With Maximal Power Available (MPA) Analysis in hand, Xert enables these four concepts to now be measured, tracked and used with precision as part of an endurance training regime.
- Stress being the work you perform measured against your three energy systems
- Focus being the ratios of the work you perform, interpreted as an Athlete Type
- Specificity Rating being a measure of the variability in the work you do
- Strain being the measure of how stress is affecting you and your ability to produce power
Work Allocation and Stress
Stress comes from exercise. The more you exercise, the more stress. With Xert, we can allocate stress according to work allocation ratios. That is, we can look at the work you perform against the three fitness signature energy systems:
- Low Intensity Work : Work performed at Threshold Power and below
- High Intensity Work : Work performed above threshold derived from high intensity energy
- Peak Intensity Work : Work performed above threshold derived from peak power
This energy allocation applies to work performed over any period, even right down to a given second. When we perform work against these three energy systems, Xert cumulates these on your Progression Chart. An example of this chart is shown below:
Inherently, focus follows the same intuitive notions that you may already have: “What is my training focused on?”. To answer this question, we need to look at your work allocation ratios and infer how your fitness signature is being put under stress by the work you perform. The value is determined as a duration in Xert, as it maps the work allocation ratios, to power, to a duration based on your fitness signature. It does so as a matter of convenience and comparison.
- Power Sprinter : 20s
- Road Sprinter : 2 minutes
- Pursuiter : 3 minutes
- Puncheur : 4 minutes
- Breakaway Specialist : 5 minutes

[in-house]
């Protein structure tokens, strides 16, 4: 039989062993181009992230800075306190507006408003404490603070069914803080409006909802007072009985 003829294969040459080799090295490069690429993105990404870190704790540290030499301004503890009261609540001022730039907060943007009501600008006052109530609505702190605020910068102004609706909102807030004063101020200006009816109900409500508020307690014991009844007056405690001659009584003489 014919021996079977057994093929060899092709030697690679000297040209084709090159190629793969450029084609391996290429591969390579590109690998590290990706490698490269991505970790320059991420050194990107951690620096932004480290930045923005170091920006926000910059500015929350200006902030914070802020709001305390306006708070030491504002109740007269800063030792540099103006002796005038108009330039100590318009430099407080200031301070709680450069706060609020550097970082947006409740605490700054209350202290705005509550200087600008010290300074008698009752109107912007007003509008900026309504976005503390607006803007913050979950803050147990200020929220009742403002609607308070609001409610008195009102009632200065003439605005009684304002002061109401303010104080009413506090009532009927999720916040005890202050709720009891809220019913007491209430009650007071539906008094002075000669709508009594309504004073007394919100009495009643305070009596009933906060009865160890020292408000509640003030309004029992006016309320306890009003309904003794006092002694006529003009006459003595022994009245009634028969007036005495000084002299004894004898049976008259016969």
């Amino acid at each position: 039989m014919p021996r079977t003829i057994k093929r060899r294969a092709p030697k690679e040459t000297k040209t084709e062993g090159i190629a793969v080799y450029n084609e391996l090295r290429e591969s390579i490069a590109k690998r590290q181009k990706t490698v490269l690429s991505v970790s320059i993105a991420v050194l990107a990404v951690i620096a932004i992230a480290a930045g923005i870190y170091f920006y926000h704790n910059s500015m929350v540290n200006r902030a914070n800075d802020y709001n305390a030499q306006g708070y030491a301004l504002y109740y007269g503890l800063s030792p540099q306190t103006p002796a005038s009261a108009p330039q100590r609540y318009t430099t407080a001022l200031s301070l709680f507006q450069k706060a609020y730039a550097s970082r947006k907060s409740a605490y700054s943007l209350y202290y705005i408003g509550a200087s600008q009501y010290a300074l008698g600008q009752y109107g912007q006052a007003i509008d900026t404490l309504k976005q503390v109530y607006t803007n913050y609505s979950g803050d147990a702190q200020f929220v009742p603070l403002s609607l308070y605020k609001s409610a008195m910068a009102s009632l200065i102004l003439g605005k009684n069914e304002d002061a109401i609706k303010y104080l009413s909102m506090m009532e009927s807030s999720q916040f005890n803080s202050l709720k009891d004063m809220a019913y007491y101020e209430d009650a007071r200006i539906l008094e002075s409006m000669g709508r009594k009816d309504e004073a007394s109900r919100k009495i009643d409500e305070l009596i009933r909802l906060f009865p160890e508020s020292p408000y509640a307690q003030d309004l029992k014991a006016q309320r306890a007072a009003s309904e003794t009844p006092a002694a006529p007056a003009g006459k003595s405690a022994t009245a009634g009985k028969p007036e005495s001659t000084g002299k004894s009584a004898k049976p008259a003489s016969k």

- Rouleur : 6 minutes
- GC Specialist : 8 minutes
- Climber : 10 minutes
- Sprint Time-Triallist : 20 minutes
- Time-Triallist : 1 hour
- Century Rider : 2 hours
- Triathlete : 3+ hours
Focus is applied to everything in Xert, right down the work you perform every second. Xert determines your work allocation ratio for every joule of work and cumulates them to give you focus values for activities, workouts and for time periods such as in your Progression Chart.
Using the Progression Chart, Xert establishes what your current focus is based on exponentially-weighted averages. Using a 42 day time constant, the work you perform against each system is cumulated and displayed in the Progression Chart. The Progression Chart provides a value that represents what your average daily energy load is for each three systems. You can view this as the answer to the question “What is my recent training been focused on?“.
Based on your Target Athlete Type and your Target Event Date as defined in your profile, Xert makes a recommendation on the focus you can have in preparation for your event. For example, you may have allocated most of your work over the off-season as a Triathlete (a.k.a base training). As your event nears, Xert will recommend that you change your intensity mix toward your target in order to prepare yourself for the event as the Target Athlete Type you selected. For example, if your current focus is a Time-Triallist and your Target Event Date is 1 month away, and with a Target Athlete Type of Breakaway Specialist, Xert will recommend that you train as a Climber in order to prepare for your event.
Using your Target Event’s Focus
As described in our blog on Work Allocation Ratios, using the focus from the event you’re targeting or from a similar event, provides a way to decide on the target athlete type you should train for. Some events require shorter duration fitness, such as criteriums, whereas stage races may require longer duration fitness. Identifying the focus of the event together with your strengths and weaknesses, Xert provides the information you need to decide on which areas of your fitness to focus on.
Achieving your focus can be accomplished in many ways. Those with very low variability, those with high variability and those in between. Low variability workouts and activities, target the power associated with your focus work allocation and only that power. These workouts/activities are termed pure. For example, interval training that only has intervals at a set intensity, with no intensity during rest-in-between periods, has by definition, a pure specificity rating. Workouts that target the same work allocation but with very high and very low power targets, i.e. high variability, are termed polar. Those that combine various high, low and target power are termed mixed.
Strain is what creates change in your fitness. If your fitness is poor, strain will help generate adaptations to help you improve. If your fitness is strong, strain can help you maintain that fitness. If your fitness has the wrong focus, the right type of strain encourages your body to adapt to the new focus.
If work is the stressor for adaptation, the degree and type of adaptation depends on the strain it induces.